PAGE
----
Silent but deadly: are electric cars too quiet for our streets?

Peugeot e-208 moving at speed with a blurry background
Cars like the Peugeot e-208 are fantastically versatile EVs, but are they too quiet for their own good? Credit: Rii Schroer 

The UK is looking to transition rapidly to low-emission vehicles with a planned ban on the sale of new petrol, diesel and hybrid cars by 2035 – brought forward from the original proposed date of 2040. But while there are emissions savings to be made by switching to more environmentally-friendly forms of propulsion, these battery-electric and hydrogen fuel cell vehicles could have a deadly downside: they're very, very quiet.

As of July 2019, EU legislation says newer models of ‘quiet’ electric and hybrid vehicles have had to have an acoustic sound system installed to prevent them being too quiet. From 1 July 2021, it will be required for all new registrations of ‘quiet’ electric and hybrid vehicles to have such systems. 

Car manufacturers have approached the sound engineering process differently. Jaguar’s engineers worked for four years to develop a sound they called “audible yet discreet and cannot be heard from inside the vehicle”, and BMW has even collaborated with legendary composer Hans Zimmer for its MW Vision M NEXT project, a concept looking at the future of BMW’s electric vehicles and the sounds they will make.   

Lizzie Jordan, who owns an electric car, says: “I love the silence that comes from turning off the ‘fake’ sounds my car can make. It makes for a great ride. That being said, I’ve also seen how people have stepped out in front of my EV car and been surprised by its presence – this very rarely happened in my previous car, a diesel.

“Although I prefer driving with the sounds off especially on the motorway for example, I now keep them on when in town type driving and in car parks.”

Issues surrounding noise pertain equally to other, non-car forms of transport, such as these electric scooters Credit: SOE ZEYA TUN /Reuters

Used car dealership CarwiseUK director Ray Walker has been in the motor industry for the past 35 years and says that EVs will only rise in popularity with customers. 

“EVs are quieter than our current fuelled cars and only produce noise caused by resistance of wind or tyre noises,” he said. “I do feel that they are going to be a success with customers where an EV life span is approximately at 200,000 miles, which equates to nearly 17 years of use if driven 12,000 miles per year. “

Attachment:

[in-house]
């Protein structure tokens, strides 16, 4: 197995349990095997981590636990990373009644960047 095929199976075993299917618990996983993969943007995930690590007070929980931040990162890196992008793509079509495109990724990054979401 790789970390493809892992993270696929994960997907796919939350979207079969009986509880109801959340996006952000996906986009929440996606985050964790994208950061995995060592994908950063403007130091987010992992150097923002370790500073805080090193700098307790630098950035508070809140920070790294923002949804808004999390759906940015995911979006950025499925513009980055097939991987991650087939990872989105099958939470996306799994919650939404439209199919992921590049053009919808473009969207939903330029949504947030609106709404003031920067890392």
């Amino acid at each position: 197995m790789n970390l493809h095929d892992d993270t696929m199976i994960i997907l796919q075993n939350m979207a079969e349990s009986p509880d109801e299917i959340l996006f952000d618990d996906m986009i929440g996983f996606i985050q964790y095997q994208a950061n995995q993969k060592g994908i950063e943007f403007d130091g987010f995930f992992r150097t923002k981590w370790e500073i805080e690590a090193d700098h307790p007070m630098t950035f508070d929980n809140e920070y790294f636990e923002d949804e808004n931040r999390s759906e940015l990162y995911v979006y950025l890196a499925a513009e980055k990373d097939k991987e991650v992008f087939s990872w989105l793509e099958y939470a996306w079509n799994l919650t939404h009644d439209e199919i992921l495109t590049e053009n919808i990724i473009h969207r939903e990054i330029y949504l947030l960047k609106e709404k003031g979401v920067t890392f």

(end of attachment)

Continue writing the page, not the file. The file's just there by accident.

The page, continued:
While most drivers would say that electric cars’ quietness is their biggest safety issue, road safety expert Thatcham’s Director of Research Matthew Avery says that this is not the only problem we should be focusing on. 

He says: “People think that electric cars are much quieter than regular petrol cars and diesel cars. In many cases, they are, but it depends... Overall, it’s perceived that electric cars are quieter than their counterparts but at times they aren’t. Some modern petrol cars are quieter now. You can barely hear them.”

Mr Avery adds: “There’s a big problem with people not hearing traffic. Just promoting noise on electric vehicles will not address the issue; you’ve also got the cultural issue of people being bathed in sound all the time, and therefore they’re not so aware with that environment.

“What you really need to do with passenger cars is you need to be fitting vehicles with Autonomous Emergency Braking (AEB).”  

Most manufacturers now fit pedestrian systems and cycle systems with AEB, and it will become a legal requirement as standard technology in the UK between 2022 and 2024. 

“The issue of pedestrians and vehicles is actually quite a broad one, and a lot of other things need to be done,” said Avery. “I think more needs to be done and I think the reason is that we’ve got a push towards more environmentally friendly modes of transport. That’s obviously a good thing, but it does add a lot of complexity.

“If you then add in mobility scooters, e-scooters and things like that for people not using cars, we’re going to have a problem. Mobility is an issue when we’ve got more and more divergence. It’s going to get worse before it gets better.”

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